Something that occurred to me while reading the Browne book, but it seems so obvious I can’t believe others haven’t noticed it so I wonder if I’m missing something.
Anyway, by my reckoning bringing in school vouchers either requires an increase in the Government’s education budget or a cut in the funding given to each pupil currently in state education. Here’s my thinking:
The proponents of school vouchers say that they would be a universal benefit given to the parents of every child. However, at present, not every child is within the state education sector because they’re being educated independently, and the cost of that is being met by the parents or some other non-state actor. So, if we assume the total state funding for education is T, the total number of children to be educated is A and the number of children being privately educated to be B, the average funding per student in the state sector is T/(A-B), but if vouchers are brought in, the average amount per student in all sectors is T/A. So, unless T is increased, the average amount being spent on children currently in the state sector will drop.
Am I right, or have I missed something very obvious?
(Update: Dan Carr has looked at the issue and found an answer to my questions)
‘Galaxy Quest': The Oral History – The cast and crew explain how it came to be.
The Higher Sociopathy – “Rather than confront reality, the philosopher of war resorts to reason. If the problem is the mismatch between the terrible grandeur of the means and the pedestrian poverty of the ends, don’t rethink your means, much less the war; simply inflate the ends.”
Education should be about progress, not prostituted as a means to earn more – Alex Andreou on the value of education as a good in itself.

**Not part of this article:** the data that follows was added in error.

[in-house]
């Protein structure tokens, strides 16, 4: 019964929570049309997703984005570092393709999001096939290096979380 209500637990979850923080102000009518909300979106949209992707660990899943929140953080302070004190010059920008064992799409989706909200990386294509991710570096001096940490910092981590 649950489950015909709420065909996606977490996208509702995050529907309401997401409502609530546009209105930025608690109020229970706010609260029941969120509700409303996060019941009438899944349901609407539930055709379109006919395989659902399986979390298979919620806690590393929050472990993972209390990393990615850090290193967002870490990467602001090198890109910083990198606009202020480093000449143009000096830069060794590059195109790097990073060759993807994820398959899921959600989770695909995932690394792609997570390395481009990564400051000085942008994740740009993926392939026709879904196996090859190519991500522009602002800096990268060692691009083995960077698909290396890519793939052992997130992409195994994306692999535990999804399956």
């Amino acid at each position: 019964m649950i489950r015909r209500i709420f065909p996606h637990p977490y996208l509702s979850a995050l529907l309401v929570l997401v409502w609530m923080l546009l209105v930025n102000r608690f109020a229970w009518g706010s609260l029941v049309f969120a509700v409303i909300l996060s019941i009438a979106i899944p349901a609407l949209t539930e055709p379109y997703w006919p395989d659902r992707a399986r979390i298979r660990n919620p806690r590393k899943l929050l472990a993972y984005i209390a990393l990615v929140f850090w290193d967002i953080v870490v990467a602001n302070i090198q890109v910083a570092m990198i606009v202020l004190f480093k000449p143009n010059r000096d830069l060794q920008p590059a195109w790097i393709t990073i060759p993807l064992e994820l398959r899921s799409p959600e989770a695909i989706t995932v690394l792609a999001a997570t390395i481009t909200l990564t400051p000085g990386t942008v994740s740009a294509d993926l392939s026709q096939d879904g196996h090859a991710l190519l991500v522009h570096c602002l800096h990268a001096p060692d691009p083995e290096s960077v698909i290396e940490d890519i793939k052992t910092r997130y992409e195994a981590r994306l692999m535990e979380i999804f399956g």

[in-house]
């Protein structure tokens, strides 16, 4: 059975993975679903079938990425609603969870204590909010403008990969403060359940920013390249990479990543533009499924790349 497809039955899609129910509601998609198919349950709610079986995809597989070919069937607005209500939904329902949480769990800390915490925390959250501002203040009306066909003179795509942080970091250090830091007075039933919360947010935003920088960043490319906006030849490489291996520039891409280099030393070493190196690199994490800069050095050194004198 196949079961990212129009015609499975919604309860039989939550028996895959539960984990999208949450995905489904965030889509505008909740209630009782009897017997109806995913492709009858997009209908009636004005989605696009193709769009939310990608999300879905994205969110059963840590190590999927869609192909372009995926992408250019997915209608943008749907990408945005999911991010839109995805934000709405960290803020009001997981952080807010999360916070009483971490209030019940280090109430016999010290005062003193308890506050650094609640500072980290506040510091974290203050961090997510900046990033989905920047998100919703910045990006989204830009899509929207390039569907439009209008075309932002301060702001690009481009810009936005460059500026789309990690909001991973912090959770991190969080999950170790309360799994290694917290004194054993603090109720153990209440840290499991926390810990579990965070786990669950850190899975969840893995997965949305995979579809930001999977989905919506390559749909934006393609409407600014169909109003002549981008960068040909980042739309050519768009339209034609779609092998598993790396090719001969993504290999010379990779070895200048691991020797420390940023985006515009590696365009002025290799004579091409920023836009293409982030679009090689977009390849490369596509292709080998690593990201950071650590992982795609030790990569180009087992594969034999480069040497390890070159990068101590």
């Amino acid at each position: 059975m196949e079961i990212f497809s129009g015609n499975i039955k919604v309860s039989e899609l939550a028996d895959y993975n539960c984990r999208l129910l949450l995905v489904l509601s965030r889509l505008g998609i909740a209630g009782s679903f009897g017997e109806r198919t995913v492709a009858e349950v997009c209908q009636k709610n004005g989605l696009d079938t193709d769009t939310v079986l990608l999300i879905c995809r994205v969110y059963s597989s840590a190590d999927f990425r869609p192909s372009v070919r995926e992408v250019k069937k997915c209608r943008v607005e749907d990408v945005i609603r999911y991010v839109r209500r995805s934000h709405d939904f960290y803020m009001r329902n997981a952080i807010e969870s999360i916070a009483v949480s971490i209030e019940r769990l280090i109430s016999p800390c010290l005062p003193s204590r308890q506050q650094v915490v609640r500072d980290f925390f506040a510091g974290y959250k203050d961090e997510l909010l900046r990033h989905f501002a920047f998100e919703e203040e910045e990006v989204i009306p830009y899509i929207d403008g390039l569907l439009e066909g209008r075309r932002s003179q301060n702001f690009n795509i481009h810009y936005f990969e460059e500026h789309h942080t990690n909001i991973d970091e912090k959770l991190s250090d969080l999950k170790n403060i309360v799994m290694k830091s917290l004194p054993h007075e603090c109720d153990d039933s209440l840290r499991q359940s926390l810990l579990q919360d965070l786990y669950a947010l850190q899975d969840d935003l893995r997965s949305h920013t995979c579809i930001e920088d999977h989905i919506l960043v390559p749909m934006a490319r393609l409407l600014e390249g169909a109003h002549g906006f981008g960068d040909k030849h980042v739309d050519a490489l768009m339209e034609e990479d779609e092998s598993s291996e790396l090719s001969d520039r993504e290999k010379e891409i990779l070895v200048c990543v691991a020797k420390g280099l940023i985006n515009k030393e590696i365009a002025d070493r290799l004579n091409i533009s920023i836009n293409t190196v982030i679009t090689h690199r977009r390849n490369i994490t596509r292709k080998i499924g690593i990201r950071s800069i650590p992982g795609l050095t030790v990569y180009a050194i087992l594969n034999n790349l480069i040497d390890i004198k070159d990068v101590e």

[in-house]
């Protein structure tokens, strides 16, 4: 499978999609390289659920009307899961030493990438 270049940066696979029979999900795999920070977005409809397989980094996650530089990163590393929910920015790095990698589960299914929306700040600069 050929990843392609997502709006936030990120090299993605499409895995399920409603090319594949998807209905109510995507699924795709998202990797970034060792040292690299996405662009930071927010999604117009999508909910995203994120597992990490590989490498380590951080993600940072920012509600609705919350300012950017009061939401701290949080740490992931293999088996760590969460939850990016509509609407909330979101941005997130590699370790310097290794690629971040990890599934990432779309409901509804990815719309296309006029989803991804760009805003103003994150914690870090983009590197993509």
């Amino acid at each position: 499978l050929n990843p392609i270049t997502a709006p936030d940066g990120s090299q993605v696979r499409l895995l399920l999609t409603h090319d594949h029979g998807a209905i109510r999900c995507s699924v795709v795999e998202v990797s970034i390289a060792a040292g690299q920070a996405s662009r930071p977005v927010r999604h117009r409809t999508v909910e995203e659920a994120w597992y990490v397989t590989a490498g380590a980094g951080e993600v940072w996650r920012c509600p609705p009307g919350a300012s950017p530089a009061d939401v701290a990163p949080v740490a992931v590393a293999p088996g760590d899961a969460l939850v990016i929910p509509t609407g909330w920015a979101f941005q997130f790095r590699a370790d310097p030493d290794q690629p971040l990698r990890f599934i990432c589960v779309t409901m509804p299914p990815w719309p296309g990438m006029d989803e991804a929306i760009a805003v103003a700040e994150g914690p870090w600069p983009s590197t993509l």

How ‘competitiveness’ became one of the great unquestioned virtues of contemporary culture – On a similar subject, how we now reduce everything to competition.
The Suburbs Will Die: One Man’s Fight to Fix the American Dream – How sprawling American suburbs can’t pay for their own upkeep and are an economic disaster waiting to happen.
How the mainstream media derailed addressing child abuse – Why talk about real crimes and ruined lives when you can instead obsess over what it means to you, instead?
Keeping the Lights On: a look at UKIP’s energy policy evidence base – Are you surprised to find it doesn’t have much of one, and what it does have is misrepresented and misinterpreted?
The Very Existence of Local Government Hangs in the Balance – The leader of Brighton and Hove Council explains how a government that pretends to want localism is actually removing any possibility for it.
On Subjectivity: Wild Swans, Escher Girls and mansplaining – Ro Smith on the importance of breaking out of your own perspective and understanding that you don’t know how others see the world.
Education is losing its validity as a way forward for the younger generations – At the LSE British Politics and Policy blog, Patrick Ainley and Martin Allen argue that “because education cannot meet employment aspirations its main purpose has become social control over youth”.
Wind turbine syndrome: a classic ‘communicated’ disease – I’m shocked – shocked, I tell you – to discover that something James Delingpole and other contrarian trolls believe in has no evidence to back it up.
10 myths of the UK’s far right – Daniel Trilling in the Guardian outlines some widely-repeated opinions about the BNP and their ilk that don’t stand up to much scrutiny.